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Without A Trace Investigations
Private Investigation and Consulting Specializing in Cyber Crimes and Children
Private Investigation and Consulting Specializing in Cyber Crimes and Children


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Snap Chat has become a craze among teenagers.  Senders of these short photos and videos should be aware of the privacy issues.  

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Most people think bullying behavior is easy to recognize.  We all imagine an intimidating boy or girl verbally or physically abusing a smaller or introverted classmate.  While that type of bullying still takes place, bullying behaviors are much more varied and complex than the traditional stereotype.
In the online age, we have quickly become aware of harmful online bullying that can occur less obviously and covertly on the internet.  These acts cause emotional damage, are quickly widespread, and have long lasting digital footprints.

Bullying Definitions 

Behavior that hurts or harms another person physically or emotionally.
The targets have difficulty stopping the behavior directed at them, and struggle to defend themselves.
There is often an imbalance of power, whether physically, emotionally, or socially.
Physical behaviors include fighting, hitting and name calling.
Emotional behaviors include gossiping,  teasing and ostracizing.
Intent is not necessary for behavior to be considered bullying.
The bottom line is, if a behavior of an individual hurt or harms another, emotionally or physically, it is bullying.

Bullying at School

Bullying at school has always been the most common for several reasons.  Large amounts of children tend to break off into groups or cliques, which can cause anxiety, jealousy and misbehavior.   Children have less of a sense of the consequences of their behavior than adults,  thus are more likely to engage in bullying behavior.  Additionally, there is more opportunity at school since that is where large groups of children are interacting.
It is all schools legal responsibility to provide staff training, student education, support and guidelines to combat bullying.  Without A Trace Investigations provides Bullying Consulting and Presentations  for schools and communities.

Online Bullying

Online bullying is the newer version of bullying, but potentially more potent for many reasons.  It’s easier to type a post then confront someone directly. Between facebook, twitter, instagram, texting, and the amount of time kids spend on these networks, there is a lot of opportunity to do damage. Additionally, gossip is spread at lightening speed online, offering huge opportunities for embarrassment and harm.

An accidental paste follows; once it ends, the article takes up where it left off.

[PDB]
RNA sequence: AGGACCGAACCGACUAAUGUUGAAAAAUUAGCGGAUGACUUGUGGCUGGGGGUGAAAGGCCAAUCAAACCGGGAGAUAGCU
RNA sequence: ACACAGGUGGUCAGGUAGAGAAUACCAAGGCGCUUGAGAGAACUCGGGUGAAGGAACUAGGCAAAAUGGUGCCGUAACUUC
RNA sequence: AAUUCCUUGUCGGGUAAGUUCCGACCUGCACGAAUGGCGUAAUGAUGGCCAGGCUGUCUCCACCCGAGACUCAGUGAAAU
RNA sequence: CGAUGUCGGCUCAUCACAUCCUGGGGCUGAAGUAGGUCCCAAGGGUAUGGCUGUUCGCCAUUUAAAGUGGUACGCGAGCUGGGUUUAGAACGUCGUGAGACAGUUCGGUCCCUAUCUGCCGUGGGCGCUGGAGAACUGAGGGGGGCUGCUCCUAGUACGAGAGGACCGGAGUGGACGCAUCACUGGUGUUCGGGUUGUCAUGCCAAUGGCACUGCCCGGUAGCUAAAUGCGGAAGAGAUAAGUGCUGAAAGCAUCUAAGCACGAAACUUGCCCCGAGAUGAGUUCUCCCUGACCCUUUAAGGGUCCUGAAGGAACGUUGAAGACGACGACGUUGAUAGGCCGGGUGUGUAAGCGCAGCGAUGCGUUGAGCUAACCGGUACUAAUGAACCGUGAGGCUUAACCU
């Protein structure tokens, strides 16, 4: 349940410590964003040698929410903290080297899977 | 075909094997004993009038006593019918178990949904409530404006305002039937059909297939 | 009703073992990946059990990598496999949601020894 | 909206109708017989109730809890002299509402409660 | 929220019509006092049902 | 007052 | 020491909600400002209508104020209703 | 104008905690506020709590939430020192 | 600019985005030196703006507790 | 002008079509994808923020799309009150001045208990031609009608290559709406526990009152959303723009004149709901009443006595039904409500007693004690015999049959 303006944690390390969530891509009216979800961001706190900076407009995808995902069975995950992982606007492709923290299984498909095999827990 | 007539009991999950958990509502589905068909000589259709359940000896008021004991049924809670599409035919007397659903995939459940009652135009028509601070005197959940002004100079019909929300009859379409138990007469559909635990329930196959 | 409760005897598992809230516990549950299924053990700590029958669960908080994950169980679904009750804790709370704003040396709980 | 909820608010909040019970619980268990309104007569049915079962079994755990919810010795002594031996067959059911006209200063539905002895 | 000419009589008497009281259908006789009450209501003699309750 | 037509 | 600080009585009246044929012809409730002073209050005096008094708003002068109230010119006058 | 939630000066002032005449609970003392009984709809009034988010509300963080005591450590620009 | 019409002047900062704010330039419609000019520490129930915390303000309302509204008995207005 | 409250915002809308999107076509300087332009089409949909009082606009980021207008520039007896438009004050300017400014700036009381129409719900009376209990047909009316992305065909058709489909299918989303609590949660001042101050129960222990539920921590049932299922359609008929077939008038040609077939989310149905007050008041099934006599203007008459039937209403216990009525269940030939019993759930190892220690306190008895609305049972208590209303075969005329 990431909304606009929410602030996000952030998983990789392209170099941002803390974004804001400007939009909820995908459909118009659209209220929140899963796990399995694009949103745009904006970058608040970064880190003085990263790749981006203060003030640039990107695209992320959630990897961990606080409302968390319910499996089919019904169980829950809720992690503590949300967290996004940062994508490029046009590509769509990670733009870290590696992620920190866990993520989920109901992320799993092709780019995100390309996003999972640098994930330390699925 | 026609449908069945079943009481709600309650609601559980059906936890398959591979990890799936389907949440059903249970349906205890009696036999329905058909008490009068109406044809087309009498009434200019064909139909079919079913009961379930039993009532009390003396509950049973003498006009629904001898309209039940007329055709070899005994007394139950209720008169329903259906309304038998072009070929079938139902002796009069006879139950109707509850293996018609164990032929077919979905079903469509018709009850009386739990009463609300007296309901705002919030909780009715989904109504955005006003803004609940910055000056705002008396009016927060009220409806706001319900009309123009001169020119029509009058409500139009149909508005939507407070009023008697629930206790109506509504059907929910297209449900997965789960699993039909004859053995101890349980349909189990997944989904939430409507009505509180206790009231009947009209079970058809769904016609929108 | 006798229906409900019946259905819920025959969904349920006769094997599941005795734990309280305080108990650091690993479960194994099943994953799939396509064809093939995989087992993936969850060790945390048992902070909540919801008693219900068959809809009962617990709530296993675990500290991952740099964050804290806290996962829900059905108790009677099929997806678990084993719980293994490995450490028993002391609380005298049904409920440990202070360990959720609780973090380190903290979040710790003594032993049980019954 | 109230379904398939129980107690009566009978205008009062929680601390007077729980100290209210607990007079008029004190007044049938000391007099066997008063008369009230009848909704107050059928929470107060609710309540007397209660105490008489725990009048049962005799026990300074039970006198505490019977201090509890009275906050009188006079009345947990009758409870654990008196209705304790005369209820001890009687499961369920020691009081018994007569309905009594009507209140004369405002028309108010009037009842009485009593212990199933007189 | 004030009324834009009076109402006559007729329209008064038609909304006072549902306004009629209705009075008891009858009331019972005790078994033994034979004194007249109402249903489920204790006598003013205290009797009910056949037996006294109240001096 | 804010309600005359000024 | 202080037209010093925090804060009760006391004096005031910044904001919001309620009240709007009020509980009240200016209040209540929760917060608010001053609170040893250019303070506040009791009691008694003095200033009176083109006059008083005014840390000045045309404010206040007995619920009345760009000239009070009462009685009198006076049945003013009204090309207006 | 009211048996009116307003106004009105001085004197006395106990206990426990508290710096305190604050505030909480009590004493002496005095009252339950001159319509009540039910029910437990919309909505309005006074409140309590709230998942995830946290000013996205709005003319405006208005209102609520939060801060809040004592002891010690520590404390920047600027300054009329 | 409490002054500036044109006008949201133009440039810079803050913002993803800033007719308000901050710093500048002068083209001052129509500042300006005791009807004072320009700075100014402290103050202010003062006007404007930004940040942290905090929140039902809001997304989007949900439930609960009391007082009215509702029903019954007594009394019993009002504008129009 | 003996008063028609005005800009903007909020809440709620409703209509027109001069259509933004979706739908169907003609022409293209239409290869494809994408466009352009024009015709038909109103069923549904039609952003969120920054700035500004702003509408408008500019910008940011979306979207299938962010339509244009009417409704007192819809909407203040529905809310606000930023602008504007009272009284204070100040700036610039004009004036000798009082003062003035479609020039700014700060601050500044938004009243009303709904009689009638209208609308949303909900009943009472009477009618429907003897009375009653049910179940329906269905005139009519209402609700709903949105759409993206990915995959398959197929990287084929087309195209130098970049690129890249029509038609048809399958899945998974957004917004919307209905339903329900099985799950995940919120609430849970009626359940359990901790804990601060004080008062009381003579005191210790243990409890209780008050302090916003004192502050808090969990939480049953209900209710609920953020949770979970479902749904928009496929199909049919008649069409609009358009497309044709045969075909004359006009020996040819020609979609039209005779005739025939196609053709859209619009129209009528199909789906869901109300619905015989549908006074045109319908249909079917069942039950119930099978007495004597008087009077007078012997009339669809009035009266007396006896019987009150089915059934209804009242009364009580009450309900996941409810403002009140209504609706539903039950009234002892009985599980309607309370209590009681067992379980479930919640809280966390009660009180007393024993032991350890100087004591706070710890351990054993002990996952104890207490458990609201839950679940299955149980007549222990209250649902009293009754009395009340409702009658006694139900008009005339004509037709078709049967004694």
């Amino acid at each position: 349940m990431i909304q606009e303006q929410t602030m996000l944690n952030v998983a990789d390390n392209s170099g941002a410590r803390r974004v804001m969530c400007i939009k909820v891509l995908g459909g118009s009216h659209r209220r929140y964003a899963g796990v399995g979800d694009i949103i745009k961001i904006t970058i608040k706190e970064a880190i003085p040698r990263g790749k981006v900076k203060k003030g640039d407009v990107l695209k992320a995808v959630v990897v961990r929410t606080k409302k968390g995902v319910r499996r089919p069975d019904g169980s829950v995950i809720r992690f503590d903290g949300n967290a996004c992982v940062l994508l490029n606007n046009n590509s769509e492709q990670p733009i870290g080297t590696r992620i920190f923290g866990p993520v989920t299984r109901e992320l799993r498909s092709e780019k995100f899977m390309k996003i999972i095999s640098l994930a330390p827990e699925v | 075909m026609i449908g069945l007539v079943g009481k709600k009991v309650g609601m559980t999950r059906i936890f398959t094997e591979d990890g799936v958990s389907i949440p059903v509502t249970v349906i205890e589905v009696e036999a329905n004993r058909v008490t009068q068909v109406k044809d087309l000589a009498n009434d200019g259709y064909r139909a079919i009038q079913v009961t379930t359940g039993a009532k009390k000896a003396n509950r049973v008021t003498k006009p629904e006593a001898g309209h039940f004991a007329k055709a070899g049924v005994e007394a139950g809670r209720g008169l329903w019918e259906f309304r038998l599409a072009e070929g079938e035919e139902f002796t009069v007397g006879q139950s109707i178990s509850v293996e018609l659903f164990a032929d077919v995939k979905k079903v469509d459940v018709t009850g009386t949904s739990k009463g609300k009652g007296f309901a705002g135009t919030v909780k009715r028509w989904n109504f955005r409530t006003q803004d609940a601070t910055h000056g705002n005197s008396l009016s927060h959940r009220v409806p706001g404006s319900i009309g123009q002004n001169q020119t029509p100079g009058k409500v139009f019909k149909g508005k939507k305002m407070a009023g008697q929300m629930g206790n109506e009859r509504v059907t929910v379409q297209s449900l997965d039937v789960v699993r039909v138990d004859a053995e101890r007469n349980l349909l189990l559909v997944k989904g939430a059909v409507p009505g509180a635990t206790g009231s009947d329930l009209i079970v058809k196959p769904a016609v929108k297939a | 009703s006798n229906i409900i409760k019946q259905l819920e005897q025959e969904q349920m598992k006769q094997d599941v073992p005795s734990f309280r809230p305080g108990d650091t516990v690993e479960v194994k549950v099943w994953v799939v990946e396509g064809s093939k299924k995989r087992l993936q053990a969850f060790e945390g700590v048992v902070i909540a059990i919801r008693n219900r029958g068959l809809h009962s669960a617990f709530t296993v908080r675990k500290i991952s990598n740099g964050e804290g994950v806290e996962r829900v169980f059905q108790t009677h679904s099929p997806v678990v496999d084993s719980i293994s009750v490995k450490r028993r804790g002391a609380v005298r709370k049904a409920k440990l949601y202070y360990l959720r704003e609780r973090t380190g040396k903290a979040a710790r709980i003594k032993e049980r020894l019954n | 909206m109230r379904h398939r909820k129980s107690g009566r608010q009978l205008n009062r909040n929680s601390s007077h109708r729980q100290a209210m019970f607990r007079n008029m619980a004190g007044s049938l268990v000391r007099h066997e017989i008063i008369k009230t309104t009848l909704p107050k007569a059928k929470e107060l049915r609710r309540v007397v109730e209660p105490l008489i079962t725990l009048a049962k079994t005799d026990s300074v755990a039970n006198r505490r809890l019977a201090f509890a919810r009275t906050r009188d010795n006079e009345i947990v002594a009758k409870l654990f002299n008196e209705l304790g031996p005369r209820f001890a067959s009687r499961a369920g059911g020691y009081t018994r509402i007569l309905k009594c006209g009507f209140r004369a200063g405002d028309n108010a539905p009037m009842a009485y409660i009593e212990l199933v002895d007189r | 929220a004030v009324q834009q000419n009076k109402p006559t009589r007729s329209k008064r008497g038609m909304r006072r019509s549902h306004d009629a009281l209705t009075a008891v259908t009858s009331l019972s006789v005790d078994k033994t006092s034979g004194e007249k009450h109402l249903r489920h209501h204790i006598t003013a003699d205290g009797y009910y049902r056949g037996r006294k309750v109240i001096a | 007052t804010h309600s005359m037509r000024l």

Workplace Bullying

With so much talk of bullying, some have been shining a light on a less talked about area of concern, which is workplace bullying.  While less common, there are situations where bullying takes place on the job.  Examples of this could be a coworker ostracizing a team member while working on a project or a manger taking credit for their employees work.   In these cases the harm could be emotional, or career-related.  The person suffering may have a hard time expressing their problem or doing much about it without worsening the situation.
The good news is, we as a nation are doing something to change the status quo.  Children are learning these behaviors are unacceptable, just as they have been learned not to do drugs or smoke.  WIthin the structure of our communities, and help from professionals like guidance counselors and consultants, we will continue to make our towns, schools & workplaces better places to grow, work & live.

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Providing bullying help is every adults responsibility.  As the effects of bullying become more widespread and publicized, it’s important for all citizens to be aware of what to do during or after a bullying situation.
According to the following is a list of do’s and don’ts when intervening a potential bullying incident.
Intervene immediately. It is ok to get another adult to help.